We Finally Know Why Titan's Polar Vortex Is Freakishly Cold

Wednesday, 22 November 2017 - 1:03PM
Wednesday, 22 November 2017 - 1:03PM
We Finally Know Why Titan's Polar Vortex Is Freakishly Cold
Image credit: NASA
Saturn's massive moon Titan has a weather pattern unlike anywhere else in the Solar System.
 
Other worlds, including ours, have polar vortices, areas of low pressure, churning cold air that take place in polar regions.

We here on Earth know ours personally, as it can send sub-zero temperatures our way. However, this activity involves the sinking of air, causing it to compress and heat up, meaning higher layer of the atmosphere over polar regions actually warm up.
 
Except on Titan, that is.


 
The Saturnian moon is the only moon in the Solar System to have a substantial atmosphere, and the Cassini–Huygens mission (before ending in September this year) had been studying Titan among its other duties monitoring Saturn and its satellites.

In August 2009, Cassini gave researchers a look at the formation of an anticipated hot spot in the atmosphere.

By 2012, the hot spot was gone, and a cooler region had developed, clocking in at a not-quite-toasty temperature of -153°C (-243°F).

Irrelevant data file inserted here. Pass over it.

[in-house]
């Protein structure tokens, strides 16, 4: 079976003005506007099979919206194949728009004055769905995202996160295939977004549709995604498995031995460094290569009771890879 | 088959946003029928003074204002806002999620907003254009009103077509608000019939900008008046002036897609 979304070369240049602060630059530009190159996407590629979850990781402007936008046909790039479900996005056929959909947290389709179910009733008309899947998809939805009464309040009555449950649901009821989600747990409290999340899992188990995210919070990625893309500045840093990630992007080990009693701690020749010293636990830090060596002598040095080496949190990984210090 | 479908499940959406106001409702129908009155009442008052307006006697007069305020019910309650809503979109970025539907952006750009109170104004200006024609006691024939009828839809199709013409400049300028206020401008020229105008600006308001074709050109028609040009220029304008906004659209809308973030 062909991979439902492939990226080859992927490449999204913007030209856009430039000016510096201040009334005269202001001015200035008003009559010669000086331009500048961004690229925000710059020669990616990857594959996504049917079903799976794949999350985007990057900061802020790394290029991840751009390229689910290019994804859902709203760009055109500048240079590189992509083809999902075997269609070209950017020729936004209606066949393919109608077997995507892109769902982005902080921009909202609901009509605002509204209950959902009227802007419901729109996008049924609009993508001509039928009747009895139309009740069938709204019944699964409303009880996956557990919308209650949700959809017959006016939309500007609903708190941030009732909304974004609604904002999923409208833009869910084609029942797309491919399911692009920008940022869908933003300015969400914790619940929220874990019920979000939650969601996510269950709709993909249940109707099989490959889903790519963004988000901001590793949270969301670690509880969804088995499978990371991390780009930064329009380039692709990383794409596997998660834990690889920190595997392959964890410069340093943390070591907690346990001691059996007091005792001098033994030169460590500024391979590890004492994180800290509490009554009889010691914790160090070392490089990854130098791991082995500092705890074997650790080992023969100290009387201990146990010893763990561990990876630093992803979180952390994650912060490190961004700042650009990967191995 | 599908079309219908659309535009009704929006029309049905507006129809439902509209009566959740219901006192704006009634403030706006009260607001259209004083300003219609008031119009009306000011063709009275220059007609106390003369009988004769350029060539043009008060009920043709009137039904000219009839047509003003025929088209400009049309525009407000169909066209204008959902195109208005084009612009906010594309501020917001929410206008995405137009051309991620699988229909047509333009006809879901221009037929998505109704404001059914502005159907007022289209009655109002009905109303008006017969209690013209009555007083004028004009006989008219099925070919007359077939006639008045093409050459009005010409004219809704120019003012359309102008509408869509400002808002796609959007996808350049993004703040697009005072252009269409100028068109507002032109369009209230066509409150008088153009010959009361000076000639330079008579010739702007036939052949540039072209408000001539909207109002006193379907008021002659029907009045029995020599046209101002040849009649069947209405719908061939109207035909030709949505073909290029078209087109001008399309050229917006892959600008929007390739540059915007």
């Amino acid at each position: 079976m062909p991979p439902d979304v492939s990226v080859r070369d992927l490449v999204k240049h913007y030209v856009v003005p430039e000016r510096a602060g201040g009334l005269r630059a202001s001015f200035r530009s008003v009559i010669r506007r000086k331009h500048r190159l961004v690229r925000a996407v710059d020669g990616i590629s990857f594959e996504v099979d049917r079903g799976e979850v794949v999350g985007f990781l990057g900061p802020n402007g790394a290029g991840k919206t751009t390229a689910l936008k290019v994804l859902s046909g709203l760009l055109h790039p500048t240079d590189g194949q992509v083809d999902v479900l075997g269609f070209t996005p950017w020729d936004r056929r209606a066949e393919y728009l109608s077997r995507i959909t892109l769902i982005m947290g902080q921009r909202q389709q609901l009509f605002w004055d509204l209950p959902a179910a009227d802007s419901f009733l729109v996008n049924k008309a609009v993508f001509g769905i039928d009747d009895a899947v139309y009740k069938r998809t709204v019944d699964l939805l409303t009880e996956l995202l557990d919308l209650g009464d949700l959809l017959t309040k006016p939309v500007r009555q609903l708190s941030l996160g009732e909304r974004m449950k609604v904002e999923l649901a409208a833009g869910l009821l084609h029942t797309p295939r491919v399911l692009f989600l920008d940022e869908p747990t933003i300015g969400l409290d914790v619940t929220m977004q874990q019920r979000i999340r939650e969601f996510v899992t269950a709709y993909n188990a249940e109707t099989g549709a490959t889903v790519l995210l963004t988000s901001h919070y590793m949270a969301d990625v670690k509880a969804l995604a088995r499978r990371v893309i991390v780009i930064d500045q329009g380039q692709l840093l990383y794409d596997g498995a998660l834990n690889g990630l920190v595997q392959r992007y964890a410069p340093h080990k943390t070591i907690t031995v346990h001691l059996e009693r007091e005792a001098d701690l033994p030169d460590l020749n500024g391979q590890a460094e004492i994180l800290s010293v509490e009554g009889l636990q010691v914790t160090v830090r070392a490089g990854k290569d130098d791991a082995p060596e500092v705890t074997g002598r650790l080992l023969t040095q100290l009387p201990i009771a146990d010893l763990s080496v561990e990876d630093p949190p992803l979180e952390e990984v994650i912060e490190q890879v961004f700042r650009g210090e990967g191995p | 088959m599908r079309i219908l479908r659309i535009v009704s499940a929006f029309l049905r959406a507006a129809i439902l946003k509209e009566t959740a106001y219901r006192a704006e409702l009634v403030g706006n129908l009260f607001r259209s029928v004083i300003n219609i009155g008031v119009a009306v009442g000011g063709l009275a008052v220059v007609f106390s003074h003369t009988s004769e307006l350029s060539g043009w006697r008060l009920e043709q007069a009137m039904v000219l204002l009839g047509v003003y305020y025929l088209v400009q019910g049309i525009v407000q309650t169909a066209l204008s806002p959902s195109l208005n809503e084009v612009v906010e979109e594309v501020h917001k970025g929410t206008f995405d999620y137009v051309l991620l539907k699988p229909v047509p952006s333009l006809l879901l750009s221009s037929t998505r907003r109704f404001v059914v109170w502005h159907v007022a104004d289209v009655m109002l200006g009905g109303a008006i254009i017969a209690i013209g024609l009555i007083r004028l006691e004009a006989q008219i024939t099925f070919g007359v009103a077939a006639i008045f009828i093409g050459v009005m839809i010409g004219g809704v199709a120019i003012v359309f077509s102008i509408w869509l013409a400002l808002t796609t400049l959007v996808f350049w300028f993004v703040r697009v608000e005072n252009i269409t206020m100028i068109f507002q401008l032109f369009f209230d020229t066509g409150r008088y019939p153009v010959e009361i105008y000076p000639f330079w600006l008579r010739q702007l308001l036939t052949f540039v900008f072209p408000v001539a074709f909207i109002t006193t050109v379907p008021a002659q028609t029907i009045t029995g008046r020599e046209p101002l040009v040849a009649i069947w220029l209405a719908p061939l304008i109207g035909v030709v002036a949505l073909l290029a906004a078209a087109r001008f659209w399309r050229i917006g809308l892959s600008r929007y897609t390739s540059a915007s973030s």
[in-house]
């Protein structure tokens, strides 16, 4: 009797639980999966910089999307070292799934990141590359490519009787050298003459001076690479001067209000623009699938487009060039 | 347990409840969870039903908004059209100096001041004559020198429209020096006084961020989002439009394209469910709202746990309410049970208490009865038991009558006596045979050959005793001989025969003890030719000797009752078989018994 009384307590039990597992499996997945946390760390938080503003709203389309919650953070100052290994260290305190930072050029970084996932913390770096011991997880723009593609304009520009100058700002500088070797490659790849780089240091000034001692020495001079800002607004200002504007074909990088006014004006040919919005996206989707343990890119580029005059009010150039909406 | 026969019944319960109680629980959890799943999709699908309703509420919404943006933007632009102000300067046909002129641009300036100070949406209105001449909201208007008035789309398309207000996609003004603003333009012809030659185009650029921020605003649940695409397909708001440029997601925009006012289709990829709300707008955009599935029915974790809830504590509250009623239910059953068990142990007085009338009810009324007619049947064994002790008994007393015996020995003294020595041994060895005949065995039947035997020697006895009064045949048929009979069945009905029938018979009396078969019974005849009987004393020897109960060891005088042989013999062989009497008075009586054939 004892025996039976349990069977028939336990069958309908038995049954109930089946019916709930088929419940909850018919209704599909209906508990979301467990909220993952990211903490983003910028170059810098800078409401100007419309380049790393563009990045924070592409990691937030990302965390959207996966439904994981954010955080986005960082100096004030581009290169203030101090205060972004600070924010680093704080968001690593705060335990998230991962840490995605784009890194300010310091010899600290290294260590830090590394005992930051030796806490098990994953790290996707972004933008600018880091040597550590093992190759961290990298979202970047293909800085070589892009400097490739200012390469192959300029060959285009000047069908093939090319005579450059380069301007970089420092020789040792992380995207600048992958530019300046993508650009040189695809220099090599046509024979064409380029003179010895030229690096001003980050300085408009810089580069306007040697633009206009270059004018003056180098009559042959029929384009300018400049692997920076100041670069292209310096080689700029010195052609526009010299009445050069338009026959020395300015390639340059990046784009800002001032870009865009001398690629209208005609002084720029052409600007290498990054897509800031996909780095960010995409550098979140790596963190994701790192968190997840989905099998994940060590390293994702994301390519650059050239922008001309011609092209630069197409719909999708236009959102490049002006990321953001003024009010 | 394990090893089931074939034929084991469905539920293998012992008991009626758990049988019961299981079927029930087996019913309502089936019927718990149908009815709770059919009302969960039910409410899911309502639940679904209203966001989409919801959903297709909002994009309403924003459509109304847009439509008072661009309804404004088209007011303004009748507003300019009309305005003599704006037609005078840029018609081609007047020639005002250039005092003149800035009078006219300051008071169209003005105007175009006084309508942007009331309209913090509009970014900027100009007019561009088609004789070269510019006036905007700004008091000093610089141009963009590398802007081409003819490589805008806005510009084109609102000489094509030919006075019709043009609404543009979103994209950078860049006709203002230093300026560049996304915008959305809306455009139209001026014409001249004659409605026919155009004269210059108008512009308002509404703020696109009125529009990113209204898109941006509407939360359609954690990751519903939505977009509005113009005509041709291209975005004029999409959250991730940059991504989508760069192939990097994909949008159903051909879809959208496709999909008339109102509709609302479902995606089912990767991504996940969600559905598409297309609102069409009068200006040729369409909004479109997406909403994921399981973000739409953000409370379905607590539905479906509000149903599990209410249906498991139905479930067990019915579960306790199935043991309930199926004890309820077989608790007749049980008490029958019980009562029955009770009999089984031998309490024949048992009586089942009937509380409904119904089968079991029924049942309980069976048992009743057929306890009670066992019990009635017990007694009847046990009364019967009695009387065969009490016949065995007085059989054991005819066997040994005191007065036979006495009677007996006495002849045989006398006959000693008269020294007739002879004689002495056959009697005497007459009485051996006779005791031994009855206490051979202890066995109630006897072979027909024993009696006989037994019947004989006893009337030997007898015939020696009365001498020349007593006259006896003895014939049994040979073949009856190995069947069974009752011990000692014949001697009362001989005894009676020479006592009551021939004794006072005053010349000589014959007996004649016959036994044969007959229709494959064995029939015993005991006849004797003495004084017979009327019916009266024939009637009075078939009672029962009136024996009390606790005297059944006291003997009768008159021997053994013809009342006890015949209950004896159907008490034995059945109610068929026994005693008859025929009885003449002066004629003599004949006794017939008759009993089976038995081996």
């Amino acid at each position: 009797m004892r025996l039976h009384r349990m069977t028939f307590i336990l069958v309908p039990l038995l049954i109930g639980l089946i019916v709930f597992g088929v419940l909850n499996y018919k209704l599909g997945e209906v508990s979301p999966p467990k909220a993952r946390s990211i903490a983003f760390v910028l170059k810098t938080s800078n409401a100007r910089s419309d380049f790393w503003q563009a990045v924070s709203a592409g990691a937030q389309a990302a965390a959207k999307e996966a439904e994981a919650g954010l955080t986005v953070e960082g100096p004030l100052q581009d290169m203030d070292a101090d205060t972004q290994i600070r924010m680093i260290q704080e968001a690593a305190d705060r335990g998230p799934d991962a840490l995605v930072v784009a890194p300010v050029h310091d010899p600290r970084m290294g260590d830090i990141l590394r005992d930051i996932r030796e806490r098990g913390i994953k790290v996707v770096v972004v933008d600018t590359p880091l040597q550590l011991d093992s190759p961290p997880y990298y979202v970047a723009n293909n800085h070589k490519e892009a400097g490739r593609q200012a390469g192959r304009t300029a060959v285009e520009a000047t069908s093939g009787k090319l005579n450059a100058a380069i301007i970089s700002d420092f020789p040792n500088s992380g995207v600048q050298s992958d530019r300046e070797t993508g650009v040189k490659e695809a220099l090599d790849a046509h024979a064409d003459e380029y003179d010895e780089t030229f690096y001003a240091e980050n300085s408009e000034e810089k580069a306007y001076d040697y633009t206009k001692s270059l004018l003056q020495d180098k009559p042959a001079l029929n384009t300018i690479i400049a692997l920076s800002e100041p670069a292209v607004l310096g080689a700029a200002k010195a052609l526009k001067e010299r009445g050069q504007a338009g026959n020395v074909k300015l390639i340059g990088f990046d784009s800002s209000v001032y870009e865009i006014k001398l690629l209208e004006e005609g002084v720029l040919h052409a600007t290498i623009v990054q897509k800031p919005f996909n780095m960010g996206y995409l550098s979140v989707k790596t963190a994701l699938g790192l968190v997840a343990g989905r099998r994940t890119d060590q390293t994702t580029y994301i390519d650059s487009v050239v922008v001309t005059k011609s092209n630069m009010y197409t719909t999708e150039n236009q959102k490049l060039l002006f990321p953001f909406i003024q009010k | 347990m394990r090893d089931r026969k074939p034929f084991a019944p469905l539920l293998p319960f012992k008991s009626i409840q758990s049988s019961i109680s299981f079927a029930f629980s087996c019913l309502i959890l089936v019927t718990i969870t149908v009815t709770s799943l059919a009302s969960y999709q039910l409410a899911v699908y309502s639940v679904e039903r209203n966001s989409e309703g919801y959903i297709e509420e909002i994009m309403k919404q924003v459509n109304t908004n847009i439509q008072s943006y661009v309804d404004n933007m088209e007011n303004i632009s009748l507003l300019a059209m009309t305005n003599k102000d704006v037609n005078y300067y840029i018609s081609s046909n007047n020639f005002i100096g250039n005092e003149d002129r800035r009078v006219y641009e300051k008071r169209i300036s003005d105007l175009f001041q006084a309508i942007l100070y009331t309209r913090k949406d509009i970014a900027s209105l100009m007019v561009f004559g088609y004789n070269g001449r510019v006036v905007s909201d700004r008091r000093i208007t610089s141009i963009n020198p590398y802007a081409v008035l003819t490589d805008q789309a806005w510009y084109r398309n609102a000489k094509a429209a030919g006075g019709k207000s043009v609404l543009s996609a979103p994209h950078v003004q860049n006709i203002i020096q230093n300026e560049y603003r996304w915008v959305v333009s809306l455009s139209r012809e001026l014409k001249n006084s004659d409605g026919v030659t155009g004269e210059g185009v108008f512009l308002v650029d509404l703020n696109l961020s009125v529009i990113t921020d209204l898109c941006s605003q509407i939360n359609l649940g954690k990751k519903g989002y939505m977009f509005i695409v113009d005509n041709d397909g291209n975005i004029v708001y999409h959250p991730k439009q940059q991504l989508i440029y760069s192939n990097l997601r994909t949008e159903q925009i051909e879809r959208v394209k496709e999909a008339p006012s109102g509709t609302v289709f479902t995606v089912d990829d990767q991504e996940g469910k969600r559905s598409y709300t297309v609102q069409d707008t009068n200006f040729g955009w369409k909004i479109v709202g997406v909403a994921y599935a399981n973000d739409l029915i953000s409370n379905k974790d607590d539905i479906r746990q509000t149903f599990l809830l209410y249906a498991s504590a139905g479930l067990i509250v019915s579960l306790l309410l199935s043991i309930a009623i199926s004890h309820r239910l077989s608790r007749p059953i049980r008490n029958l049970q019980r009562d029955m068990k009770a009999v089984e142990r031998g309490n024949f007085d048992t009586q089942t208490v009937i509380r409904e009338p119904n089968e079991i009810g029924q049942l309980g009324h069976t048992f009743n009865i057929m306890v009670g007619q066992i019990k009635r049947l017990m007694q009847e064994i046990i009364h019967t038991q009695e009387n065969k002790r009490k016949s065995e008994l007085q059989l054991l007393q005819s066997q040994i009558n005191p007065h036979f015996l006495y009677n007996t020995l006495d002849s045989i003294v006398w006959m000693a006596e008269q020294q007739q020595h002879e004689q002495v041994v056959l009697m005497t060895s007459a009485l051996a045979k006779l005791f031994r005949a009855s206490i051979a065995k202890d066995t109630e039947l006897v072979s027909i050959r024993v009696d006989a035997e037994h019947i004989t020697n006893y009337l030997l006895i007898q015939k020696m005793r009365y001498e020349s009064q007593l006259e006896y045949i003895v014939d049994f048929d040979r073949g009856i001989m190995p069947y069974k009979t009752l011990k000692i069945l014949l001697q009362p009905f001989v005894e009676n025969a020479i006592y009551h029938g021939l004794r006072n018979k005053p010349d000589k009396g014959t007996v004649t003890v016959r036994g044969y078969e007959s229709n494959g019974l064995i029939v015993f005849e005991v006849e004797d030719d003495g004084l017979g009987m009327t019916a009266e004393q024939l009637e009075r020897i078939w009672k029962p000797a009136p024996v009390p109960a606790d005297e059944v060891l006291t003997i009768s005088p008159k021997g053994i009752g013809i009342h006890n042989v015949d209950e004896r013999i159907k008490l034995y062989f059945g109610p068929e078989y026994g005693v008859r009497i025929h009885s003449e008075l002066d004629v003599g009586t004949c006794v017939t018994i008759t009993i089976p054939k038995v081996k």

This polar vortex was detected until late 2015, followed by observations in 2016 and 2017 that the hot spot had returned.


 
Scientists working on Titan's titanic weather weirdness believe they have worked out this one-of-a-kind event, and put the blame on its unique atmospheric configuration.
 
An international team of researchers might have finally worked out why Titan's winter polar vortex behaves unlike any other in the solar system. The team thinks it's all due to Titan's peculiar atmospheric composition.
 
Dr. Nick Teanby of the University of Bristol's School of Earth Sciences explains that on Earth, Mars and Venus, the main mechanism of atmospheric cooling is infrared radiation produced by CO2, which is well-integrated throughout the atmospheres, and isn't really affected by circulation, but, as he recently told the University of Bristol, "On Titan, exotic photochemical reactions in the atmosphere produce hydrocarbons such as ethane and acetylene, and nitriles including hydrogen cyanide and cyanoacetylene, which provide the bulk of the cooling."
 
Via Cassini, the researchers measured temperature and gas quantities, and then compared the data to a model of heating and cooling rates, finding that the gas enrichment was significant enough to cause the extremely cold temperatures in the atmosphere.
 
Teanby added: "This effect is so far unique in the solar system and is only possible because of Titan's exotic atmospheric chemistry…A similar effect could also be occurring in many exoplanet atmospheres having implications for cloud formation and atmospheric dynamics."
Science
NASA
We Finally Know Why Titan's Polar Vortex Is Freakishly Cold